Gosh that’s spectacular.

It’s as if the makers of Jackass recreated that scene in Two Towers when Saruman is breeding the Uruk-hai.

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3. The Spirituality of the Ordinary is Luminous

Yes it is. I’m typing this on my back porch, surrounded by the twittering of birds. Simple. Lovely.

The post quotes extensively from Abraham Joshua Heschel, one of my favorites, including:

The surest way to suppress our ability
to understand the meaning of God
and the importance of worship
is to take things for granted.

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4. Is Your God Dead? — NYT

So, is your God dead? Have you buried God in the majestic, ornamental tombs of your churches, synagogues and mosques? Perhaps prosperity theology, boisterous, formalistic and mechanical prayer rituals, and skillful oratory have hastened the need for a eulogy.

Challenging. For many of us.

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5. Jupiter from Juno

What we’re looking at is “enhanced photography projected along Juno’s orbit trajectory to give a Juno’s eye view of its closest approach to Jupiter. Nothing added other than color & detail passes to enhance what is there in original photography, otherwise Jupiter would look like a beige ball.”

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6. Guide to Weight and Body Image, from the Girl Scouts

I can’t remember which of my friend posted this, but I’m so glad they did. Really good advice here, especially on what not to do.

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7. Letters from Former Enslaved People to Their Former Owners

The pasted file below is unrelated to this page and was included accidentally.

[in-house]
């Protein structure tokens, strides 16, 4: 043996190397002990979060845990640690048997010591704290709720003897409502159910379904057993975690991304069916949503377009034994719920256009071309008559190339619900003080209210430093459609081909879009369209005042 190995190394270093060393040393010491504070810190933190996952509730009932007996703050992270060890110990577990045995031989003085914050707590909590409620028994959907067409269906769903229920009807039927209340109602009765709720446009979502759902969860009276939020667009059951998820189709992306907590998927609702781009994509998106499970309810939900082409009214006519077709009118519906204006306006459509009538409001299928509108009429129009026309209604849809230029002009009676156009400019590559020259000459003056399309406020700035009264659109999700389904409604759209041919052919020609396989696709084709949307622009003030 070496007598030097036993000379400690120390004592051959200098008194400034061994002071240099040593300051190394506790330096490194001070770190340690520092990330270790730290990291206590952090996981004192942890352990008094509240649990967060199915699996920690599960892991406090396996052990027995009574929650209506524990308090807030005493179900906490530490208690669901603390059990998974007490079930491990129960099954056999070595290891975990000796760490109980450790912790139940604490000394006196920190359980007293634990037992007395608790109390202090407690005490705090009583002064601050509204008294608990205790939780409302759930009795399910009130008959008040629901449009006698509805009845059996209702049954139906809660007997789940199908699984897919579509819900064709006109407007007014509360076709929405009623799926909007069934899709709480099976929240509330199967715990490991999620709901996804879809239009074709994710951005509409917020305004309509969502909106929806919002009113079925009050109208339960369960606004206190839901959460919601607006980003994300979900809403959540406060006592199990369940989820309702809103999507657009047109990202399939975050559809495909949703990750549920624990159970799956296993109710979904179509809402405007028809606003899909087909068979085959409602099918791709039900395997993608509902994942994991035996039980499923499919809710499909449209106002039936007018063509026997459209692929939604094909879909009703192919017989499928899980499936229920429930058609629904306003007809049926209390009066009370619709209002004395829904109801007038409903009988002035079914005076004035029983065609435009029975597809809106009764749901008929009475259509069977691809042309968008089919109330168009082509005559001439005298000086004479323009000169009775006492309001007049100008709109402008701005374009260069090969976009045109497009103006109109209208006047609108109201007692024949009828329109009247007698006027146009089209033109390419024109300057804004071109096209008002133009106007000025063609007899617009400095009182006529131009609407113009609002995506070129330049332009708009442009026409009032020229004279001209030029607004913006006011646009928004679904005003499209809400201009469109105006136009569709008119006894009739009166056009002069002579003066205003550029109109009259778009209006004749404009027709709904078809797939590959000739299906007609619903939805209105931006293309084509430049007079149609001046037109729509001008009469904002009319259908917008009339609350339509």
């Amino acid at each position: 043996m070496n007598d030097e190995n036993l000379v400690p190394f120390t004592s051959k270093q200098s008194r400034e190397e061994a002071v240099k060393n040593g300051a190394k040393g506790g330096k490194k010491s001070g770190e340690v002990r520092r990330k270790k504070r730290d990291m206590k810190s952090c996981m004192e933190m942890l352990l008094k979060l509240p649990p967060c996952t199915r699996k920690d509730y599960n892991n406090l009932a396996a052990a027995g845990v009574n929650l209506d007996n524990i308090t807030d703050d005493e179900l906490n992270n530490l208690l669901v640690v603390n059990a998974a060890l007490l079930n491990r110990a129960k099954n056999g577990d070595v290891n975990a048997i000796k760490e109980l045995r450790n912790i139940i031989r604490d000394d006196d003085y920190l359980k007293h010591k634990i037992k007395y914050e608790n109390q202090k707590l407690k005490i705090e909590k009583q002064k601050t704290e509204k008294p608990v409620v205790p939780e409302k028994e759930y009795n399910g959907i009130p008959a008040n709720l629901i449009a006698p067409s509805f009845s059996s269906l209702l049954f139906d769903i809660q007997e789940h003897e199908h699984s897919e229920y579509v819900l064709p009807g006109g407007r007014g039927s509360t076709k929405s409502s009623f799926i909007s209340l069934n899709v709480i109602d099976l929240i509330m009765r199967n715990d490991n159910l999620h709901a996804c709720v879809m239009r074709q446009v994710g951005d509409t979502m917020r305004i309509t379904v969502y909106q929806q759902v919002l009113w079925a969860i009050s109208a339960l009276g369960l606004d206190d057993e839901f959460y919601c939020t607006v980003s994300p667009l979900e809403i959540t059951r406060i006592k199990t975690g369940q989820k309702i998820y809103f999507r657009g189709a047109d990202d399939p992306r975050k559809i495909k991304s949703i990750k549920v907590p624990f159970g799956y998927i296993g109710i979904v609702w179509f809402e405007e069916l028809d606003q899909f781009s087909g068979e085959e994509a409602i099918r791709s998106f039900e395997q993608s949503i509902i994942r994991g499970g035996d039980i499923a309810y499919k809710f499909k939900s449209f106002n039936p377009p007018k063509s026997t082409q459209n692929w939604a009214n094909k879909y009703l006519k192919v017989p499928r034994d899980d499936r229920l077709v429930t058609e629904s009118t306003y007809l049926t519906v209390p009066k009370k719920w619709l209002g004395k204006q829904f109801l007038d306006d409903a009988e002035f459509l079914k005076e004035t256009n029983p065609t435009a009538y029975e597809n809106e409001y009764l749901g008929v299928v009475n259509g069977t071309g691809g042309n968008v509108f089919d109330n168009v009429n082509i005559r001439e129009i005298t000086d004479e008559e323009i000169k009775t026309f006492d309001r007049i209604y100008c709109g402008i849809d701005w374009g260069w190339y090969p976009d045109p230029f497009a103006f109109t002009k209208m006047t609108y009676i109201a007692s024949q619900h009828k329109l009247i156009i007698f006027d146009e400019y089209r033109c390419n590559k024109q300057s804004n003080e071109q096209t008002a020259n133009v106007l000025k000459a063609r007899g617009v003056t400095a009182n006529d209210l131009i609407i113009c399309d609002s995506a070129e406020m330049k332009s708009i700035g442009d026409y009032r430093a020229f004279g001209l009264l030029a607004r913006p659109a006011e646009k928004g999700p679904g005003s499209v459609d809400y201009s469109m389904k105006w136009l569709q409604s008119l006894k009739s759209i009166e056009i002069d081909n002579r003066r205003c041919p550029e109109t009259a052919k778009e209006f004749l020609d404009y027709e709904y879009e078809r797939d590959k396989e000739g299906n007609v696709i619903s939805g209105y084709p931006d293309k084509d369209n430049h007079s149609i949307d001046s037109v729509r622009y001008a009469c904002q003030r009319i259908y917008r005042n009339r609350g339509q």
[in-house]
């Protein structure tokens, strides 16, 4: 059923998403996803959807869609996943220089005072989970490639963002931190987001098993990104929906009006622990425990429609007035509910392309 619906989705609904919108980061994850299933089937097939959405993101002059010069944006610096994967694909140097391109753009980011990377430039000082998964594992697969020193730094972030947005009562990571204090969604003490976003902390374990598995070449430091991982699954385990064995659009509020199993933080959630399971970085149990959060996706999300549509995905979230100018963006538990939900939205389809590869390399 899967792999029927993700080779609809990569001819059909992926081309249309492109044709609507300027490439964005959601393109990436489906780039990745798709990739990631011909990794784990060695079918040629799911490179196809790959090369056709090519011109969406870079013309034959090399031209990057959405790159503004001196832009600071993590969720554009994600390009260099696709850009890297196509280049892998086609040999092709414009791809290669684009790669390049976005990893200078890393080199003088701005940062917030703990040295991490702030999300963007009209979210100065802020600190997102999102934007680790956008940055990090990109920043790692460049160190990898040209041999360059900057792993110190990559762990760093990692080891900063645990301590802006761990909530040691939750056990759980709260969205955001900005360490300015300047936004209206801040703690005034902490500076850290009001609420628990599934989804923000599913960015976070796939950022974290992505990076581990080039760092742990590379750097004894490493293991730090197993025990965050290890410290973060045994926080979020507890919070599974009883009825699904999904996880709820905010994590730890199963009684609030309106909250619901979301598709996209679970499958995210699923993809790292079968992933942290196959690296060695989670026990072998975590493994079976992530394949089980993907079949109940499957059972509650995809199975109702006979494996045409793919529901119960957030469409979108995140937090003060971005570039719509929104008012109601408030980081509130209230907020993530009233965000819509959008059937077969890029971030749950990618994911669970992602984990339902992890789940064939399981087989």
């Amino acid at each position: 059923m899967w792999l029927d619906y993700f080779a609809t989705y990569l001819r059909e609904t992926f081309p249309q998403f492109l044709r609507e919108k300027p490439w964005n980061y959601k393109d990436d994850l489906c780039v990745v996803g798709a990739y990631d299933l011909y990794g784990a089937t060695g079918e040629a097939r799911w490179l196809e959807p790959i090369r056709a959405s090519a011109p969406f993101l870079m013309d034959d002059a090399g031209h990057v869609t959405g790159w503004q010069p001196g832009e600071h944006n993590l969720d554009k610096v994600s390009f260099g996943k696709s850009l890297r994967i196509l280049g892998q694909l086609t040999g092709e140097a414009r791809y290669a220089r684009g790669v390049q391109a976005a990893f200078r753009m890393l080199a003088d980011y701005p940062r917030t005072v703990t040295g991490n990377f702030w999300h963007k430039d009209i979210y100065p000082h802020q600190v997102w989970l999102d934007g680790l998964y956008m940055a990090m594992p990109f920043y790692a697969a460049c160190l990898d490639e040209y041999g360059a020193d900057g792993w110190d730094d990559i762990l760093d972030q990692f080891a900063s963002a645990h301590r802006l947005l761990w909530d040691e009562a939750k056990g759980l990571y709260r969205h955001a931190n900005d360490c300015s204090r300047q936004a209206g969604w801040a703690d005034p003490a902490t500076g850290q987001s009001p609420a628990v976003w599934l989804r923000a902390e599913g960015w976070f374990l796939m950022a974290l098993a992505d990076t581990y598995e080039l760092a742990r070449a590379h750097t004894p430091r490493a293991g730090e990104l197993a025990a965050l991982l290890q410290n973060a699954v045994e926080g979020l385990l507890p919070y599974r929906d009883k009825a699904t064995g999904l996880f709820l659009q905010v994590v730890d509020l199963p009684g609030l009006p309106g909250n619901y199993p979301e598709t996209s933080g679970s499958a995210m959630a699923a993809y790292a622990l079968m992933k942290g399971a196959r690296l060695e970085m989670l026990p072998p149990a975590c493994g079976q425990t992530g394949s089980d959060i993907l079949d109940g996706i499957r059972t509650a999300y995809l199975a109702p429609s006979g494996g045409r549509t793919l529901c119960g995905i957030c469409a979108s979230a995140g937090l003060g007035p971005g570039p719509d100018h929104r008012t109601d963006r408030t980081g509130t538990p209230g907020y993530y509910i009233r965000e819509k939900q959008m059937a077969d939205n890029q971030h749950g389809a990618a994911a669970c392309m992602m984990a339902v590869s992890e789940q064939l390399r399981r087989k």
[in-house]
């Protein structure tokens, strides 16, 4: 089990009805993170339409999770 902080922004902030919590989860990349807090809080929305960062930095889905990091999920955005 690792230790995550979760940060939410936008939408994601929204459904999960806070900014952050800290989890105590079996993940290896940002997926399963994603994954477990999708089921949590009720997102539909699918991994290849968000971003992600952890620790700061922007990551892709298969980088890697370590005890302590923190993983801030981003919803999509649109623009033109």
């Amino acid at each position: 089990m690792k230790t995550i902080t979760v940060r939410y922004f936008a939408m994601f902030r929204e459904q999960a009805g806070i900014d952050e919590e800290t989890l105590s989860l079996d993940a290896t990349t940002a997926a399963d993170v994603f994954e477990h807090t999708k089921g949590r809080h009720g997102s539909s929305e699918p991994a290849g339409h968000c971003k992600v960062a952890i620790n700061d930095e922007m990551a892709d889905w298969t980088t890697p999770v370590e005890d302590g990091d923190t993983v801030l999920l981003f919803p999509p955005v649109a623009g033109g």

Wow, these are fascinating. I loved the first one in particular. It seems frivolous to characterize it as being full of sick burns, but well, read if yourself and tell me if I’m wrong.

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8. These 10 People Wake Up at 5 a.m. (or Earlier) to Work Out

One of these 10 is a friend!

As a committed 5 a.m. runner (at least once or twice a week), I like these stories because they show how a seemingly bizarre decision can often be the best option. With tips on how to make it work, which can be applied to many areas of life.

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9. I, Too, Am America

This image came to me recently, but it’s actually from before the election. A full-page ad in the New York Times reserved for a poem by Langston Hughes:

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10. Inside the Museum of Failure

I recently posted this on my new personal and professional coaching page, ZOOM! Coaching. (More on my coaching gig in a future post, but I invite you to like my page for interesting content like this.)

What would you put in your own museum of failure?

Ten for Tuesday

Here we go!

1. Downhills at the Tour de France Test Cyclists Against Time, Danger and One Another

This story is a couple years old, but a friend posted it in a multisport FB group I’m in. Fascinating story about the harrowing downhills that cyclists face and how they handle them. And I get freaked out by a 7% grade! I can’t imagine 70 mph on a bike.

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2. Free Yourself of Your Harshest Critic, and Plow Ahead